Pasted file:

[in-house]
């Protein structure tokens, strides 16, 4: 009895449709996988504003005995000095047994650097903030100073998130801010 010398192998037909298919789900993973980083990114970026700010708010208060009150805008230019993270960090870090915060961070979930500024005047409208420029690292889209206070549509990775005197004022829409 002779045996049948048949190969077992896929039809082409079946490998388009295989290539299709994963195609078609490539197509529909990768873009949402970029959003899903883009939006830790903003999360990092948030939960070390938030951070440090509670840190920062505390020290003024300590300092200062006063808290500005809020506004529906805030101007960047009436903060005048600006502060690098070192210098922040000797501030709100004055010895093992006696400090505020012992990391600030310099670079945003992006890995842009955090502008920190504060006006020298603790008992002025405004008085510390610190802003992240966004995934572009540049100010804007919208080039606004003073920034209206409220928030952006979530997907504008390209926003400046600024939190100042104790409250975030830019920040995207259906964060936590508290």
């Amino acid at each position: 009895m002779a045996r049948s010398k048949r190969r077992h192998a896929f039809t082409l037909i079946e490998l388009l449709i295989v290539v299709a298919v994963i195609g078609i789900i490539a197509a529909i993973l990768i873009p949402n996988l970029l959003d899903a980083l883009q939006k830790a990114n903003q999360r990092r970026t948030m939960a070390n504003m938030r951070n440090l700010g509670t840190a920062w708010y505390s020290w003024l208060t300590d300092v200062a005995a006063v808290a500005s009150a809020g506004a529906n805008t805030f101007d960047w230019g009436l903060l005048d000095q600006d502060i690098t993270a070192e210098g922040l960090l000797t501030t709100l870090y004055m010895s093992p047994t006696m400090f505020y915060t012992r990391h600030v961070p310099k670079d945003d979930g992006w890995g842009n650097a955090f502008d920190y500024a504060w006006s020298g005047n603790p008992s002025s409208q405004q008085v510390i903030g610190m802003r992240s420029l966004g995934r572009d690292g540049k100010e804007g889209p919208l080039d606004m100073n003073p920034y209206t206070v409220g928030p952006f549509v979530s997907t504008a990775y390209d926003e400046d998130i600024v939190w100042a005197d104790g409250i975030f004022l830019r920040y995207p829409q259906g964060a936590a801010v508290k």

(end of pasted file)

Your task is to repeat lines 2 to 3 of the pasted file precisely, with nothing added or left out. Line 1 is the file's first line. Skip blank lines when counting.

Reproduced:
């Protein structure tokens, strides 16, 4: 009895449709996988504003005995000095047994650097903030100073998130801010 010398192998037909298919789900993973980083990114970026700010708010208060009150805008230019993270960090870090915060961070979930500024005047409208420029690292889209206070549509990775005197004022829409 002779045996049948048949190969077992896929039809082409079946490998388009295989290539299709994963195609078609490539197509529909990768873009949402970029959003899903883009939006830790903003999360990092948030939960070390938030951070440090509670840190920062505390020290003024300590300092200062006063808290500005809020506004529906805030101007960047009436903060005048600006502060690098070192210098922040000797501030709100004055010895093992006696400090505020012992990391600030310099670079945003992006890995842009955090502008920190504060006006020298603790008992002025405004008085510390610190802003992240966004995934572009540049100010804007919208080039606004003073920034209206409220928030952006979530997907504008390209926003400046600024939190100042104790409250975030830019920040995207259906964060936590508290």
């Amino acid at each position: 009895m002779a045996r049948s010398k048949r190969r077992h192998a896929f039809t082409l037909i079946e490998l388009l449709i295989v290539v299709a298919v994963i195609g078609i789900i490539a197509a529909i993973l990768i873009p949402n996988l970029l959003d899903a980083l883009q939006k830790a990114n903003q999360r990092r970026t948030m939960a070390n504003m938030r951070n440090l700010g509670t840190a920062w708010y505390s020290w003024l208060t300590d300092v200062a005995a006063v808290a500005s009150a809020g506004a529906n805008t805030f101007d960047w230019g009436l903060l005048d000095q600006d502060i690098t993270a070192e210098g922040l960090l000797t501030t709100l870090y004055m010895s093992p047994t006696m400090f505020y915060t012992r990391h600030v961070p310099k670079d945003d979930g992006w890995g842009n650097a955090f502008d920190y500024a504060w006006s020298g005047n603790p008992s002025s409208q405004q008085v510390i903030g610190m802003r992240s420029l966004g995934r572009d690292g540049k100010e804007g889209p919208l080039d606004m100073n003073p920034y209206t206070v409220g928030p952006f549509v979530s997907t504008a990775y390209d926003e400046d998130i600024v939190w100042a005197d104790g409250i975030f004022l830019r920040y995207p829409q259906g964060a936590a801010v508290k």